A long-running dispute between Microsoft and the European Union is set to be decided on Monday.
Microsoft's market dominance alarms regulators
The software giant will learn at about 0830BST if it has succeeded in a legal challenge to an EU ruling that it had abused its dominant market position.
A probe concluded in 2004 that Microsoft was guilty of freezing out rivals in server software and products such as media players.
It was ordered to change its business and fined 497m euros (£343m; $690m).
The 2004 ruling ordered Microsoft to ensure its products could operate with other computer systems by sharing information with rival software companies.
It was also ordered to make a version of its Windows operating system available without software such as Media Player.
Last year, Microsoft was told to pay daily fines adding up to 280.5 million euros over a six-month period, after it failed to adhere to the 2004 decision.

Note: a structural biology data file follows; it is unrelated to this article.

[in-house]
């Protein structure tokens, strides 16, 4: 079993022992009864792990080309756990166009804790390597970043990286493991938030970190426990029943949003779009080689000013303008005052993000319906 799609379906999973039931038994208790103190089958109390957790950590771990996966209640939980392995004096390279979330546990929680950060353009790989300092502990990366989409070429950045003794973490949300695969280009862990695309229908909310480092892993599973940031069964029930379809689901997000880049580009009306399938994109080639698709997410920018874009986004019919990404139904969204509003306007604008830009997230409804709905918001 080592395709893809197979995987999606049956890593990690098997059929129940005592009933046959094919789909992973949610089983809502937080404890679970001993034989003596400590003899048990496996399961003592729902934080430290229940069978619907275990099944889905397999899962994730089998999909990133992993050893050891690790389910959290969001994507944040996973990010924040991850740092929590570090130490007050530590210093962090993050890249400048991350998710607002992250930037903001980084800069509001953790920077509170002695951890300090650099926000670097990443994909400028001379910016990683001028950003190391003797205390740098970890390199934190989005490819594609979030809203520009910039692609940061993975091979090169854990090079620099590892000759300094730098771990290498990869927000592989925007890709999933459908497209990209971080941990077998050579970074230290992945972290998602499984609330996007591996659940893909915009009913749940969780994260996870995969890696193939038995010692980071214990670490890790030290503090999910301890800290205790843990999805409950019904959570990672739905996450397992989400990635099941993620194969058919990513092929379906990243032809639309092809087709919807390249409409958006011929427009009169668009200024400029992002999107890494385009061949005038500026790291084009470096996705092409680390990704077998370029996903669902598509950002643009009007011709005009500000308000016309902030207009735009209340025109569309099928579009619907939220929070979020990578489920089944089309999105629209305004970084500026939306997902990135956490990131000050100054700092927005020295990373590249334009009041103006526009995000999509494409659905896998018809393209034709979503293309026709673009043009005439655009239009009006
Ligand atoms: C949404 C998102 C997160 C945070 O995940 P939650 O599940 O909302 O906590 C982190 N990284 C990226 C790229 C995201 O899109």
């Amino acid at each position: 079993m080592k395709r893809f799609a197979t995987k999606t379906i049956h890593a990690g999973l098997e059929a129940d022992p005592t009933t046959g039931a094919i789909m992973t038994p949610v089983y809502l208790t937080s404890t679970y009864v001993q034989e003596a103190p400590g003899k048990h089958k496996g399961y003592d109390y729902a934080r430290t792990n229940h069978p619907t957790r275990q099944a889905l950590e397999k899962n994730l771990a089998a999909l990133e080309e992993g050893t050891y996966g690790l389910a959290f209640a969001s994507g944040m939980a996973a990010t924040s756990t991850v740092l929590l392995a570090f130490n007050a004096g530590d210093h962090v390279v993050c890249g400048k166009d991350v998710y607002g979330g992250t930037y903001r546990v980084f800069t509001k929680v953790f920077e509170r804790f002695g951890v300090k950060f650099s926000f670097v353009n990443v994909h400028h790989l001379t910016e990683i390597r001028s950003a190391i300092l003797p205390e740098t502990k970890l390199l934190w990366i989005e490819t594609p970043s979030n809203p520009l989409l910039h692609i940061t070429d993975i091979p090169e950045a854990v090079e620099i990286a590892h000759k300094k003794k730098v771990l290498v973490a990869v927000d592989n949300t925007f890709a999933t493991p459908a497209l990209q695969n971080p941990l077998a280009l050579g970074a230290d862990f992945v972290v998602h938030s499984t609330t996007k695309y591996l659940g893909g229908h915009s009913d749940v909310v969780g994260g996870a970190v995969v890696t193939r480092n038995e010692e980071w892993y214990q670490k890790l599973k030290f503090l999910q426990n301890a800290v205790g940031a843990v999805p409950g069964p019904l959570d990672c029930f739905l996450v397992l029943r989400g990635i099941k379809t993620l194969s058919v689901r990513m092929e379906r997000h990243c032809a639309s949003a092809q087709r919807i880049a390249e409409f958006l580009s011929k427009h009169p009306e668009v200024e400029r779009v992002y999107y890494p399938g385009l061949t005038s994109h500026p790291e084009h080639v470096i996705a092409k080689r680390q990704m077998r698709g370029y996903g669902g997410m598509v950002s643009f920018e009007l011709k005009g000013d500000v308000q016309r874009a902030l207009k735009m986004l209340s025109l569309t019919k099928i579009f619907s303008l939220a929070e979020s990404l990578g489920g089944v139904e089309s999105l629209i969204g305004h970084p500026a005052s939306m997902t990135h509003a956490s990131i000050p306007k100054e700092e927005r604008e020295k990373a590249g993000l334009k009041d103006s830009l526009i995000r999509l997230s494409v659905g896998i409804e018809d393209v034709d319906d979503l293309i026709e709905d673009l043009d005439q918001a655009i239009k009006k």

Threat to model
Microsoft is challenging the EU ruling, and also argues that its fine should be rescinded.
Analysts say that the landmark ruling, due from Europe's Court of First Instance, will determine how companies which have dominance in their markets should behave towards rivals.
The Commission says that, by making its own servers interoperate with desktop PCs better than those of its rivals, Microsoft drove others from the marketplace.
If the court upholds the EU's decision, analysts say that the Commission may take further cases against Microsoft and perhaps even other technology groups which hold a dominant position in their markets.
It could also damage the future business model of Microsoft.
The US firm says that such a decision would be a blow for innovative companies.
"While there are some companies who will use the press and government processes to advance their interests and invoke their view of competition law, I think we are working quite well with most firms," said Dave Heiner, Microsoft deputy general counsel who leads the company's compliance efforts.
However if the court finds in Microsoft's favour, the Commission will face having to repay fines - as well as a severe blow to its reputation.
It is also possible that the court will partly support the 2004 ruling.